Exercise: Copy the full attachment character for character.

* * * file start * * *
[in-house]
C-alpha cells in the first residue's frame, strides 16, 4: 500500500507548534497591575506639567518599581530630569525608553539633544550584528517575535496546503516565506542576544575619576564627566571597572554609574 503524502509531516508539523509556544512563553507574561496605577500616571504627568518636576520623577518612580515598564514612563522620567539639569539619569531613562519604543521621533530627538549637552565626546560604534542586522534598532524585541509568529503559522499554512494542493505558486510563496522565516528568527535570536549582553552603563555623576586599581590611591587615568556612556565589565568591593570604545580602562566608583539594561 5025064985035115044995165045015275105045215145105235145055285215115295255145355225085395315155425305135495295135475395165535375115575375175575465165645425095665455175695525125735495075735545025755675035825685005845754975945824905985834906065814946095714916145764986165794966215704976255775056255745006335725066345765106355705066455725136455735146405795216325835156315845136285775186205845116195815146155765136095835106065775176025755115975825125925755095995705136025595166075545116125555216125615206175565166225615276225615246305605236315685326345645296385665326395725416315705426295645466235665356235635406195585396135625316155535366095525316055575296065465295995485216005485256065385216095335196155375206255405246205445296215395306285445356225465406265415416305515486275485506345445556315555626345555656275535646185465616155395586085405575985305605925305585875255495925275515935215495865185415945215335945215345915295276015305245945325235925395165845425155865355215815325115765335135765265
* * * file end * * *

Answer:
[in-house]
C-alpha cells in the first residue's frame, strides 16, 4: 500500500507548534497591575506639567518599581530630569525608553539633544550584528517575535496546503516565506542576544575619576564627566571597572554609574 503524502509531516508539523509556544512563553507574561496605577500616571504627568518636576520623577518612580515598564514612563522620567539639569539619569531613562519604543521621533530627538549637552565626546560604534542586522534598532524585541509568529503559522499554512494542493505558486510563496522565516528568527535570536549582553552603563555623576586599581590611591587615568556612556565589565568591593570604545580602562566608583539594561 5025064985035115044995165045015275105045215145105235145055285215115295255145355225085395315155425305135495295135475395165535375115575375175575465165645425095665455175695525125735495075735545025755675035825685005845754975945824905985834906065814946095714916145764986165794966215704976255775056255745006335725066345765106355705066455725136455735146405795216325835156315845136285775186205845116195815146155765136095835106065775176025755115975825125925755095995705136025595166075545116125555216125615206175565166225615276225615246305605236315685326345645296385665326395725416315705426295645466235665356235635406195585396135625316155535366095525316055575296065465295995485216005485256065385216095335196155375206255405246205445296215395306285445356225465406265415416305515486275485506345445556315555626345555656275535646185465616155395586085405575985305605925305585875255495925275515935215495865185415945215335945215345915295276015305245945325235925395165845425155865355215815325115765335135765265